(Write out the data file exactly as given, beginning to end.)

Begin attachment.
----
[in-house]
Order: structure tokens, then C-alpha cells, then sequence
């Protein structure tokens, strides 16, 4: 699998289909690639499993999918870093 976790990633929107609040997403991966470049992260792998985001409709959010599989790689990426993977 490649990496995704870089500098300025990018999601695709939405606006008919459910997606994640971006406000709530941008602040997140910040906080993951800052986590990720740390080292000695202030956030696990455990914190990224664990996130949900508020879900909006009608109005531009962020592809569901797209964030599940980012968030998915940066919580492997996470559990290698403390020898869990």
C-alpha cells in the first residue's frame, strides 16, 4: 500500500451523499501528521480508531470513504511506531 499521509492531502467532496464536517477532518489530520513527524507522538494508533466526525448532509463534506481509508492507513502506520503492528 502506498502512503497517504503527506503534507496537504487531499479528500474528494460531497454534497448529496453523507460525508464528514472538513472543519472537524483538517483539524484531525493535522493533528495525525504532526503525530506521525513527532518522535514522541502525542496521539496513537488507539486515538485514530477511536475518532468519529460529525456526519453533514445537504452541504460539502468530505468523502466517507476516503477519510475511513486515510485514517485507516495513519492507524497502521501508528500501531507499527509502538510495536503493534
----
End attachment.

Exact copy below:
[in-house]
Order: structure tokens, then C-alpha cells, then sequence
């Protein structure tokens, strides 16, 4: 699998289909690639499993999918870093 976790990633929107609040997403991966470049992260792998985001409709959010599989790689990426993977 490649990496995704870089500098300025990018999601695709939405606006008919459910997606994640971006406000709530941008602040997140910040906080993951800052986590990720740390080292000695202030956030696990455990914190990224664990996130949900508020879900909006009608109005531009962020592809569901797209964030599940980012968030998915940066919580492997996470559990290698403390020898869990």
C-alpha cells in the first residue's frame, strides 16, 4: 500500500451523499501528521480508531470513504511506531 499521509492531502467532496464536517477532518489530520513527524507522538494508533466526525448532509463534506481509508492507513502506520503492528 502506498502512503497517504503527506503534507496537504487531499479528500474528494460531497454534497448529496453523507460525508464528514472538513472543519472537524483538517483539524484531525493535522493533528495525525504532526503525530506521525513527532518522535514522541502525542496521539496513537488507539486515538485514530477511536475518532468519529460529525456526519453533514445537504452541504460539502468530505468523502466517507476516503477519510475511513486515510485514517485507516495513519492507524497502521501508528500501531507499527509502538510495536503493534